Thursday, 16 April, 2009

Obama calls for better military dialogue with China

US President Barack Obama told Chinese Foreign Minister Yang Jiechi that the two countries need to increase military dialogue following the weekend naval confrontation in the South China Sea, the White House said.
Obama met Yang Thursday for a wide-ranging discussion that included the economic crisis, reining in North Koreas nuclear programme as well as Afghanistan, Pakistan, and the situation in Sudans troubled Darfur region, the White House said.

The meeting took place as the two countries blamed each other for the incident last Sunday that occurred when five Chinese ships approached a US Navy vessel. The Pentagon accused the Chinese of harassing the American ship in international waters, while Beijing say the ship was operating illegally.

Obama stressed the importance of raising the level and frequency of the US-China military-to-military dialogue in order to avoid future incidents, the White House said.

Yang met US Secretary of State Hillary Rodham Clinton and Treasury Secretary Timothy Geithner Wednesday. China is seen as playing a key role in stabilising the global economy following last years meltdown in the financial sector, and his talks in Washington came ahead of next months meeting of the world 20 leading economies (G20) in London.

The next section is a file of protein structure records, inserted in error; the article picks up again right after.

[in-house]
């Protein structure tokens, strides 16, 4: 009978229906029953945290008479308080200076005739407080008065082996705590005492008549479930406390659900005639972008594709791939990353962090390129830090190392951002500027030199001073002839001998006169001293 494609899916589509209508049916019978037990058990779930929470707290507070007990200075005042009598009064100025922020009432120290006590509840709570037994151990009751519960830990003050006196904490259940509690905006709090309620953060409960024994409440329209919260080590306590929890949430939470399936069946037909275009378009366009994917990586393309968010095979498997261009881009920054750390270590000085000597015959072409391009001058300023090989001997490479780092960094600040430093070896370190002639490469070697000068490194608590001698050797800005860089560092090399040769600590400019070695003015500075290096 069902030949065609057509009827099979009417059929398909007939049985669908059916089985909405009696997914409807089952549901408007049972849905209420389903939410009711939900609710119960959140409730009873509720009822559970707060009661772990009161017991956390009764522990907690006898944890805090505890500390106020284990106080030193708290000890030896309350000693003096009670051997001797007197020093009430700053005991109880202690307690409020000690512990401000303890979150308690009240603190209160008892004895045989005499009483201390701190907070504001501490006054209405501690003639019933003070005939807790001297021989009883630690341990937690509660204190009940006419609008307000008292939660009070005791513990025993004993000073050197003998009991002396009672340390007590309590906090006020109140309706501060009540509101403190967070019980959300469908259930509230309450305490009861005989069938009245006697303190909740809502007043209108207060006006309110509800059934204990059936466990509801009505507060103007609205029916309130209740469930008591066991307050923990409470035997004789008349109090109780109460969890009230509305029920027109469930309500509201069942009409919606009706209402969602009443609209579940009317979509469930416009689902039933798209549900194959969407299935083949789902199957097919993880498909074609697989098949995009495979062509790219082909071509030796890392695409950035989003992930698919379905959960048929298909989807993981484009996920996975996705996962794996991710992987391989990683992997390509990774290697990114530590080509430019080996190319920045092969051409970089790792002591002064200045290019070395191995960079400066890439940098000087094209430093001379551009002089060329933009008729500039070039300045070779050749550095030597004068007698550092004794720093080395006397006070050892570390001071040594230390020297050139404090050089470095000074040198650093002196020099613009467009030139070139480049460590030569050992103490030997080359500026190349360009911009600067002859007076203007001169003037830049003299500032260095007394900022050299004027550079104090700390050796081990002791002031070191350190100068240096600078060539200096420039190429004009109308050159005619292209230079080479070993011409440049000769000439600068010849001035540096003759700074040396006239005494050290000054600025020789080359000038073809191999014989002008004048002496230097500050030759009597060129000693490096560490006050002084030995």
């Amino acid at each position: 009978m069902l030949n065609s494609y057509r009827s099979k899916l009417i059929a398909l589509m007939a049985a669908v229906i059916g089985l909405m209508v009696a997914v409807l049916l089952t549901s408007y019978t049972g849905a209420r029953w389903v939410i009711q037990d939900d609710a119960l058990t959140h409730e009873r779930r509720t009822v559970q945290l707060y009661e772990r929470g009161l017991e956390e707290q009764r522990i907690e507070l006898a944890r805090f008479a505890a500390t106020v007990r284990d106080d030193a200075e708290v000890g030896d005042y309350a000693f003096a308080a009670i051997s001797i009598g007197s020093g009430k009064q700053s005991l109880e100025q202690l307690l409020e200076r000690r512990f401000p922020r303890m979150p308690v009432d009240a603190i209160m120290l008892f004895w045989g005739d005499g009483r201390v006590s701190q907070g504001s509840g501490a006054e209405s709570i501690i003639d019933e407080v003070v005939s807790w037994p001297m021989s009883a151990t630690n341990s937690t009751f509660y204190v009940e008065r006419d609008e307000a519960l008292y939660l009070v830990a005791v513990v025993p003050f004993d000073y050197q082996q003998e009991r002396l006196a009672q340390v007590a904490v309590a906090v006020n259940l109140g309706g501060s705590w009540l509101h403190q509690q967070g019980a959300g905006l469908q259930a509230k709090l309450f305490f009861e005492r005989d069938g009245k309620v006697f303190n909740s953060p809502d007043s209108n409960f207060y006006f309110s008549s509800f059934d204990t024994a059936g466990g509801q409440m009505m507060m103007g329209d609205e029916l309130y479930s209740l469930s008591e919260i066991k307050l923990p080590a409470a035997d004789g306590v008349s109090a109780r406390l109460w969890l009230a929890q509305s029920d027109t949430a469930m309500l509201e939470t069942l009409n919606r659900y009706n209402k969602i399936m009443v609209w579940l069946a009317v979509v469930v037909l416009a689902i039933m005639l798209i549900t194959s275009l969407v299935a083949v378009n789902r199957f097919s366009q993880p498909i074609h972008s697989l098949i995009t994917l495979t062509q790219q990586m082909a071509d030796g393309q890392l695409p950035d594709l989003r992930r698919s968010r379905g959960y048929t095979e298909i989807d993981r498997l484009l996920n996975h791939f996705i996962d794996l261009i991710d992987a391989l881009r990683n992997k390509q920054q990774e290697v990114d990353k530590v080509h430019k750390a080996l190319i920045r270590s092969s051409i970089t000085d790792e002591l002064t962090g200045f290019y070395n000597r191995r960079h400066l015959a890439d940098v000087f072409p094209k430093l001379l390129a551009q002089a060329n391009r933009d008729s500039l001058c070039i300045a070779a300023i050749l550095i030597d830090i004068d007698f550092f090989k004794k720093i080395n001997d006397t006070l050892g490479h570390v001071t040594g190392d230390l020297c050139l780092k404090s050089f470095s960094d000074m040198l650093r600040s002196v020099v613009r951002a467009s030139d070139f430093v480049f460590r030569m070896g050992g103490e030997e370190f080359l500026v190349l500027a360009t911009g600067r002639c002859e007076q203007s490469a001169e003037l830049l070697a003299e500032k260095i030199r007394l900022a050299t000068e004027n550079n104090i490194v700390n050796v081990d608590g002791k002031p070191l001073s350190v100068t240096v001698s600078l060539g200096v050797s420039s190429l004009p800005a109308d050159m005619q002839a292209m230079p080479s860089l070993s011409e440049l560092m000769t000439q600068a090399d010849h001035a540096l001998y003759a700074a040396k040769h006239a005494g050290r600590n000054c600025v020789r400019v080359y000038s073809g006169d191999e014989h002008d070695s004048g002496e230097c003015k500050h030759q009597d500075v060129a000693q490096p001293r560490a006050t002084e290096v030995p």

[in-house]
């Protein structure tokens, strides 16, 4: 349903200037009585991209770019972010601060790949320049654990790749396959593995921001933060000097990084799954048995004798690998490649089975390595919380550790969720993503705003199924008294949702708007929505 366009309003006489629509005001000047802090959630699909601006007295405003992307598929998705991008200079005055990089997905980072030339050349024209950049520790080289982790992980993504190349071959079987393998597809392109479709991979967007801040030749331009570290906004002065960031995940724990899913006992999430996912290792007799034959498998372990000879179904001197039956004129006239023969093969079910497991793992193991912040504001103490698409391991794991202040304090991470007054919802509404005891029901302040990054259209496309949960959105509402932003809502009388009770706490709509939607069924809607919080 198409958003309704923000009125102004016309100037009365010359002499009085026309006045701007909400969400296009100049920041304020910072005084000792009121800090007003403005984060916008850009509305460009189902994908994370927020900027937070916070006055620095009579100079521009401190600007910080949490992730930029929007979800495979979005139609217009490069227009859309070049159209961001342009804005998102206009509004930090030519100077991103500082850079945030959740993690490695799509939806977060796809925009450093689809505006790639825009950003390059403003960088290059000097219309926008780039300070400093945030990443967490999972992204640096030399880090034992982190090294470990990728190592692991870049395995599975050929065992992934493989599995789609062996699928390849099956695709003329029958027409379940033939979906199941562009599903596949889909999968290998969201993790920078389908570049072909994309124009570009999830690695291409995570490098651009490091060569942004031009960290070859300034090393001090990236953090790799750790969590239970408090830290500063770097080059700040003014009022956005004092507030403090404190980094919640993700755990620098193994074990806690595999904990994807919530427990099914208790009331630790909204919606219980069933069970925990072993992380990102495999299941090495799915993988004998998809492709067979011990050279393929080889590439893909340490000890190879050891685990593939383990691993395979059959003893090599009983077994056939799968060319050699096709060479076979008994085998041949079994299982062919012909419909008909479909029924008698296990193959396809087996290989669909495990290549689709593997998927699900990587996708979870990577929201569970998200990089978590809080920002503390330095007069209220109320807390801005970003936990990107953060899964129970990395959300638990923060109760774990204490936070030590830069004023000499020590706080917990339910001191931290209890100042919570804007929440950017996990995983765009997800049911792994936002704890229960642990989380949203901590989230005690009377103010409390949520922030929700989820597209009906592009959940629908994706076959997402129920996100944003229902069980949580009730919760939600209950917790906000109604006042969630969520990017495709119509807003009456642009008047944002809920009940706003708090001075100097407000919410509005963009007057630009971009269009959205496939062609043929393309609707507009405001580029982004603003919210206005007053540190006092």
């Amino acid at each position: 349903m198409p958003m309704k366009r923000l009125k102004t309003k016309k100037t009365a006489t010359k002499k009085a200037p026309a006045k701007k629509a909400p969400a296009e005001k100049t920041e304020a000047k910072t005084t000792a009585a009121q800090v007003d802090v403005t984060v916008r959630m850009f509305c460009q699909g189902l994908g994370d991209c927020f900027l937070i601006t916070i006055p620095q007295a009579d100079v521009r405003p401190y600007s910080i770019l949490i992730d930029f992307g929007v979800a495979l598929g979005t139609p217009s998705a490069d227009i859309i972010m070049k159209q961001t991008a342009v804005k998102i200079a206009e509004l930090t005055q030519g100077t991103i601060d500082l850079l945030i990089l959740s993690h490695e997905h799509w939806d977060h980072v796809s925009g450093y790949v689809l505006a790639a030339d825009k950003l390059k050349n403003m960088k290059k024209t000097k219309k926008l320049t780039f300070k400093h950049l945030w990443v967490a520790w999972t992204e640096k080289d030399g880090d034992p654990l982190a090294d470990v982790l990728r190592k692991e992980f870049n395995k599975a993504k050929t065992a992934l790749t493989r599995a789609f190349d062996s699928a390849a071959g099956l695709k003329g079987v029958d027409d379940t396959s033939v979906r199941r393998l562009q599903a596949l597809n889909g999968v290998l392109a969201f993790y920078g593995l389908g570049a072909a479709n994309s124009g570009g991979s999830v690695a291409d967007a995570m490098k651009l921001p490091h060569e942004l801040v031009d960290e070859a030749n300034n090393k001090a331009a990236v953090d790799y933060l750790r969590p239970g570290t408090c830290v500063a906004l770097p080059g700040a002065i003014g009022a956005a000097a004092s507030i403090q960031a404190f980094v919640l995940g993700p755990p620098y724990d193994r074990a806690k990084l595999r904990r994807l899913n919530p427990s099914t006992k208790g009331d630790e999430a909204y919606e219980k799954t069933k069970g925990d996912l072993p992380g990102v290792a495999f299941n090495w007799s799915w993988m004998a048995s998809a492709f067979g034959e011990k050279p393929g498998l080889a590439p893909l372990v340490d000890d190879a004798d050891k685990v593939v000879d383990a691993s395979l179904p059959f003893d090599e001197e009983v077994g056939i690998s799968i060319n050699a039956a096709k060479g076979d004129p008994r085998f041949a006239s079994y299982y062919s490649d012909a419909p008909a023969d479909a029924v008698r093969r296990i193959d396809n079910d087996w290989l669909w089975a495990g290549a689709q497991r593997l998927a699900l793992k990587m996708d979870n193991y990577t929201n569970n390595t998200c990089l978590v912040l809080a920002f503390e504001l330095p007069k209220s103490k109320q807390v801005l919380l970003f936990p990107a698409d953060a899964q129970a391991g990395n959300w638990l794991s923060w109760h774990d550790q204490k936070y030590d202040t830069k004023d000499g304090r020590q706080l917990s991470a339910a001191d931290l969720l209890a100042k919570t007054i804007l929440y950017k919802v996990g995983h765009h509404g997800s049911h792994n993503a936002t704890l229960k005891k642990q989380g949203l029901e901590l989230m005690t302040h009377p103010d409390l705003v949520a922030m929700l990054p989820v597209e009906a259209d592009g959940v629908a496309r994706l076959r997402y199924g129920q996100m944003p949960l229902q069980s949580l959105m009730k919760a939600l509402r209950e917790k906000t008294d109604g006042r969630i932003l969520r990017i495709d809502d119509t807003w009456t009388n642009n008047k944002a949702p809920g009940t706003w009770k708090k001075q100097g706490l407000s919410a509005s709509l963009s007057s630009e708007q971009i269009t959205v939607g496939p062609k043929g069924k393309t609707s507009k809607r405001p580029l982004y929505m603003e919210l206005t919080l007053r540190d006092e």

Clinton included a stop in China during her first visit abroad last month in a sign of the growing importance the Obama administration is placing on Asia.

The two agreed that China and the US must work closely and urgently, as two of the worlds leading economies, to stabilise the global economy by stimulating demand at home and abroad, and get credit markets flowing, the White House said.

Obama and Yang also discussed trade and human rights issues, and the president urged China to hold talks with the representative of the Dalai Lama over Tibet.

The US Defence Department Monday accused the Chinese Navy of using aggressive tactics to impede the movement of a US surveillance ship, the USNS Impecable, while it was sailing in the South China Sea. China maintains the area falls into its exclusive economic zone.

The Impecable is responsible for underwater mapping and for detecting submarine movement with a host of sonar arrays.

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